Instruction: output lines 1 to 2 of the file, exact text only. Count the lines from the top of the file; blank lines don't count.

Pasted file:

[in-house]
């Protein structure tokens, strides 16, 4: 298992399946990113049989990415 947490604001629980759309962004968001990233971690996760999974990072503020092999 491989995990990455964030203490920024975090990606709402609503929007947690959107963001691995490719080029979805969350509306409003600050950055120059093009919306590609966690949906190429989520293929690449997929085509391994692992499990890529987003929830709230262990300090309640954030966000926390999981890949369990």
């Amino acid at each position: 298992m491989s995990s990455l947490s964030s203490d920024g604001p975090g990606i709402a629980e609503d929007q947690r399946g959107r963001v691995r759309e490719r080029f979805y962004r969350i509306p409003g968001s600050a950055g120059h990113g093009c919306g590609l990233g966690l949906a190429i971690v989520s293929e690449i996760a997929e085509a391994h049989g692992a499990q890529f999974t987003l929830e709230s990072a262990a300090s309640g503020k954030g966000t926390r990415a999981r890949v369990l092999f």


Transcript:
[in-house]
């Protein structure tokens, strides 16, 4: 298992399946990113049989990415 947490604001629980759309962004968001990233971690996760999974990072503020092999 491989995990990455964030203490920024975090990606709402609503929007947690959107963001691995490719080029979805969350509306409003600050950055120059093009919306590609966690949906190429989520293929690449997929085509391994692992499990890529987003929830709230262990300090309640954030966000926390999981890949369990």